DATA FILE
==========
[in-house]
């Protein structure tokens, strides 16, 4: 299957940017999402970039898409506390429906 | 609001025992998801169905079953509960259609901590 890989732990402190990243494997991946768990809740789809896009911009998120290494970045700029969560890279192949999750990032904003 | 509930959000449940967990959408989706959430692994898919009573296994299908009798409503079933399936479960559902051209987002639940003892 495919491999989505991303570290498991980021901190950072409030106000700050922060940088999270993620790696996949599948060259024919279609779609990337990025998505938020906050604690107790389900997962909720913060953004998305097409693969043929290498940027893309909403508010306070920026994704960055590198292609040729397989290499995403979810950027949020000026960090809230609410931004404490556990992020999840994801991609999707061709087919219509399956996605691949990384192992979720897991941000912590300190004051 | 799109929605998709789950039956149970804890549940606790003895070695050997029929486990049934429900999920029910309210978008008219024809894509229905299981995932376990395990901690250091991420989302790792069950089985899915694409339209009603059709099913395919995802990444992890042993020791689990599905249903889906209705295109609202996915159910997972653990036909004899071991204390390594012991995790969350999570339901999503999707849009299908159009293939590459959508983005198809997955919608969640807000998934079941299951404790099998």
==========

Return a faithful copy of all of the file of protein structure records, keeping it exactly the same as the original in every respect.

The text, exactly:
[in-house]
């Protein structure tokens, strides 16, 4: 299957940017999402970039898409506390429906 | 609001025992998801169905079953509960259609901590 890989732990402190990243494997991946768990809740789809896009911009998120290494970045700029969560890279192949999750990032904003 | 509930959000449940967990959408989706959430692994898919009573296994299908009798409503079933399936479960559902051209987002639940003892 495919491999989505991303570290498991980021901190950072409030106000700050922060940088999270993620790696996949599948060259024919279609779609990337990025998505938020906050604690107790389900997962909720913060953004998305097409693969043929290498940027893309909403508010306070920026994704960055590198292609040729397989290499995403979810950027949020000026960090809230609410931004404490556990992020999840994801991609999707061709087919219509399956996605691949990384192992979720897991941000912590300190004051 | 799109929605998709789950039956149970804890549940606790003895070695050997029929486990049934429900999920029910309210978008008219024809894509229905299981995932376990395990901690250091991420989302790792069950089985899915694409339209009603059709099913395919995802990444992890042993020791689990599905249903889906209705295109609202996915159910997972653990036909004899071991204390390594012991995790969350999570339901999503999707849009299908159009293939590459959508983005198809997955919608969640807000998934079941299951404790099998």